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Survey: Consumer Are Viewing More TV Online

9/04/2008 03:11:00 PM Eastern

New York — Online TV viewership is growing, with nearly one-fifth of American households using the Internet to watch TV broadcasts online, double the number from 2006, according to a new report from market research firms the Conference Board and TNS.

“The shift from appointment TV to content on demand is well underway,” said Michael Saxon, senior VP, brand and communications, TNS. “Fundamentally, consumers expect content to be available when they want it, and on the screen of their choice — TV, PC or mobile. For consumers, PCs enhance content on demand from simply time-shifting to place-shifting. Online content can be viewed in any room in the house, or at work or school.”

The report is based on a quarterly survey of 70,000 households, called the Consumer Internet Barometer, conducted during the third quarter of 2008.

The ability to watch a broadcast at any time rather than according to a broadcast schedule was reported as the top reason why consumer choose to watch TV shows inline. Other reasons included a desire to avoid commercials and portability.

“Most consumers are pressed for time and require flexibility in their daily schedules and TV viewing habits,” says Lynn Franco, director of the Conference Board Consumer Research Center. “Being able to watch broadcasts on their own time and at their convenience are clearly reasons why we are seeing a greater number turning to the Internet. And, it is the reason why we would expect to see this trend continue.”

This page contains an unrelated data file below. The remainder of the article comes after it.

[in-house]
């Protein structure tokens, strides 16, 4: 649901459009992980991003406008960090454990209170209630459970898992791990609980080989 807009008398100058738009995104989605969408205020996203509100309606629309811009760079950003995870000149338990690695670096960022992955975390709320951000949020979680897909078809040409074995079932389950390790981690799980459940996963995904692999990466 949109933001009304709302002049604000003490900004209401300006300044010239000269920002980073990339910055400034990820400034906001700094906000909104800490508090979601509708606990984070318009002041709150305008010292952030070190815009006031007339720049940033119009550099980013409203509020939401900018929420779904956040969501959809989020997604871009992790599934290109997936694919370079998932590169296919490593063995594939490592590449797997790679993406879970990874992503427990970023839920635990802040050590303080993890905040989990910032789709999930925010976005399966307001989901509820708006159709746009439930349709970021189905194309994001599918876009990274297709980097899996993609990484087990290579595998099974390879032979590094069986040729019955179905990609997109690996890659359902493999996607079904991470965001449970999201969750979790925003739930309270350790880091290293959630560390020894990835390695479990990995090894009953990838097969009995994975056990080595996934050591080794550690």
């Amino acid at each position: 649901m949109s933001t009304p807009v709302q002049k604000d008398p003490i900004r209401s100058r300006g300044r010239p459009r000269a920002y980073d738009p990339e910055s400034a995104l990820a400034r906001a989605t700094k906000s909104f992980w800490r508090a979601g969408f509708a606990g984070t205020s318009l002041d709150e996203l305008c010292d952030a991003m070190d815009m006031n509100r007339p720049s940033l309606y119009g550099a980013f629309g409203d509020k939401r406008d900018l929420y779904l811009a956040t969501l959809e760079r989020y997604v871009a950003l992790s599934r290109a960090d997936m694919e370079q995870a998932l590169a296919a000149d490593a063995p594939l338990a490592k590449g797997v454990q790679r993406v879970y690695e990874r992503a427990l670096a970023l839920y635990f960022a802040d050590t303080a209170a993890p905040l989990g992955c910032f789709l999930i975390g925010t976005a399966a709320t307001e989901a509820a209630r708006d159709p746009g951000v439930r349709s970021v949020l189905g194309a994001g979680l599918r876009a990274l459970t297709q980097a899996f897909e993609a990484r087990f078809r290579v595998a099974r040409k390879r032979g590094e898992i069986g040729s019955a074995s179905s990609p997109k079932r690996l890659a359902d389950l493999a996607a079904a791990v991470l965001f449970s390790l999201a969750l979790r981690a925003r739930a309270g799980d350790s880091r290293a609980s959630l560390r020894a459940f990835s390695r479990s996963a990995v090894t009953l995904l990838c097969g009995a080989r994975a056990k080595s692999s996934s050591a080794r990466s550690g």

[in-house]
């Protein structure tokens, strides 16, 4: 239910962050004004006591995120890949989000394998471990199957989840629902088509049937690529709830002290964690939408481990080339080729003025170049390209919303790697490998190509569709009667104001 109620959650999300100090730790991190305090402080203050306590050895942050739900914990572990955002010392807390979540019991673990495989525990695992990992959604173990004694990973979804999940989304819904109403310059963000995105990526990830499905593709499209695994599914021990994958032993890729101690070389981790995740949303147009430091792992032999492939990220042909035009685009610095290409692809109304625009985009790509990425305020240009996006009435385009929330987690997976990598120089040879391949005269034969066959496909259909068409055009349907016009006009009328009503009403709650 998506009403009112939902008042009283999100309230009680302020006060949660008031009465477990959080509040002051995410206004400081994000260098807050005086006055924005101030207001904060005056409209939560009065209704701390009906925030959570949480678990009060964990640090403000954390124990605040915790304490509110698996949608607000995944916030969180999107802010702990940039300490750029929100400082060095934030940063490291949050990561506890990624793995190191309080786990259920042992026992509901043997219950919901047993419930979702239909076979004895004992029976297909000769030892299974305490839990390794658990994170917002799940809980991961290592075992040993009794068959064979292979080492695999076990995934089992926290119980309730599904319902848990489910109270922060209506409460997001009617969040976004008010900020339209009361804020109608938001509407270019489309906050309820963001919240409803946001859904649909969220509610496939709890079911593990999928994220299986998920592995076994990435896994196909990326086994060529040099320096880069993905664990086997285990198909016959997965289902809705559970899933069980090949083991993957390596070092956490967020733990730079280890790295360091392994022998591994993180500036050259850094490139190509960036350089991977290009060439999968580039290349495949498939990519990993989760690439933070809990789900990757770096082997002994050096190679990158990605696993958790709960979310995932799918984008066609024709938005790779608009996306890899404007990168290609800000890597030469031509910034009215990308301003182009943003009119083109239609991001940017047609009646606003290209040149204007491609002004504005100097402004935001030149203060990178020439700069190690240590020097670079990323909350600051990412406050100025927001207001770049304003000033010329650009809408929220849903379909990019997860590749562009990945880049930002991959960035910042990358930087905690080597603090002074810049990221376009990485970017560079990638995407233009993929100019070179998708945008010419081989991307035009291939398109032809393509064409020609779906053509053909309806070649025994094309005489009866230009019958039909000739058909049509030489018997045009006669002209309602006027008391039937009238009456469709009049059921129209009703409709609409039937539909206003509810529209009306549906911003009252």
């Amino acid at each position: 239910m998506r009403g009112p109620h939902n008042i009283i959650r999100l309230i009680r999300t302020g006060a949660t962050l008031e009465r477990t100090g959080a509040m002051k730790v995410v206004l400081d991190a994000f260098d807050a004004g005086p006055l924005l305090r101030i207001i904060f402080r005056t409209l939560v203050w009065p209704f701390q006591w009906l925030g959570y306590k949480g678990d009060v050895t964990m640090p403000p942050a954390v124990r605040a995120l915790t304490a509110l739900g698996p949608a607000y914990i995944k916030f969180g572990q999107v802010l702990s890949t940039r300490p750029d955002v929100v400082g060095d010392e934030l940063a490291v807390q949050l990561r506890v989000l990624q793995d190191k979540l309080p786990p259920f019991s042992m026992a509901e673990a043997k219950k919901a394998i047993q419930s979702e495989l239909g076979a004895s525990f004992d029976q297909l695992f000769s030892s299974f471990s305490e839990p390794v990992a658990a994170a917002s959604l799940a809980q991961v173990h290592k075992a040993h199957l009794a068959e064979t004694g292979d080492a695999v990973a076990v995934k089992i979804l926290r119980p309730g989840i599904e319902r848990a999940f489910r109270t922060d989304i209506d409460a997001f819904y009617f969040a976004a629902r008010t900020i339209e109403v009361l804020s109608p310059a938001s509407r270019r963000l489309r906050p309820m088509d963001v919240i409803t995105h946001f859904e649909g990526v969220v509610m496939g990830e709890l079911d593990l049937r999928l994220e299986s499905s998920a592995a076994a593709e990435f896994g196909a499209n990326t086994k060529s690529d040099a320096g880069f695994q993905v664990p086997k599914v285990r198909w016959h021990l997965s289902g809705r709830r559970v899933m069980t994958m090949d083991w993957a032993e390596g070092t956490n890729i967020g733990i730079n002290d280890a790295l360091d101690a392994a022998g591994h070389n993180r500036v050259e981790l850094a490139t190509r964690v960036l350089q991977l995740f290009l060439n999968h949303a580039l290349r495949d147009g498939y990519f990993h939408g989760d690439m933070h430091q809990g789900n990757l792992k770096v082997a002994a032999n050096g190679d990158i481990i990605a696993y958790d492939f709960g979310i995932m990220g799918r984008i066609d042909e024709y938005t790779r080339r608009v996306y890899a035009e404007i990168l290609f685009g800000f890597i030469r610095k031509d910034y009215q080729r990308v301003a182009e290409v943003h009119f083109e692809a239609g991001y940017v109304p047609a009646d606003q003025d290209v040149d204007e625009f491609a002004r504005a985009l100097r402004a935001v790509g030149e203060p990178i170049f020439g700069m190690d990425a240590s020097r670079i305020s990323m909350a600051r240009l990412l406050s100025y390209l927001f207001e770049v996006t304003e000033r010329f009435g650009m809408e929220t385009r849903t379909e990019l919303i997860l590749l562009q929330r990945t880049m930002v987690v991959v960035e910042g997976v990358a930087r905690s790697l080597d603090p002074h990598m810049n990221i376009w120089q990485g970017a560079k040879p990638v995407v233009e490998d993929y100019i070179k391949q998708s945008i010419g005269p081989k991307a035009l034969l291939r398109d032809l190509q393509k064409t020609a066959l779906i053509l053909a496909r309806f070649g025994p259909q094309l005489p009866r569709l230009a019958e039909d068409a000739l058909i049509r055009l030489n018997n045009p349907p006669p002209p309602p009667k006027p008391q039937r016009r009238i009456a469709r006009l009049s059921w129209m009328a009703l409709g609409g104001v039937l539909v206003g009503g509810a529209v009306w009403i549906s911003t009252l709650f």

The researchers found that the top two destinations for online broadcasts are official TV channel homepages, accessed by 65 percent of online viewers, and YouTube.com, accessed by 41 percent of viewers.

The surveyors found that nearly 72 percent of households with Internet access logged on for entertainment purposes on a daily basis, and one in 10 cited entertainment as the most important reason for their Internet activity.

In terms of viewing methods, 68 percent of online TV viewers said they used streaming video, 38 percent said they had used free downloads. Other popular sources for content cited by respondents were iTunes, Hulu, file-sharing sites, social-networking sites and Limewire. The surveyors said, “Few consumers are willing to enroll in pay-per-download and subscription services.”

The genres that proved most popular online among respondents were, in order, news (43 percent), drama (39 percent), sitcom/comedy (34 percent), reality shows (23 percent), sports (16 percent) and user-generated content (15 percent).

Among online TV viewers, the survey found almost 90 percent watch online broadcasts at home; about 15 percent said they watch Internet broadcasts in the office, and 6 percent said they watch TV online from other locations.

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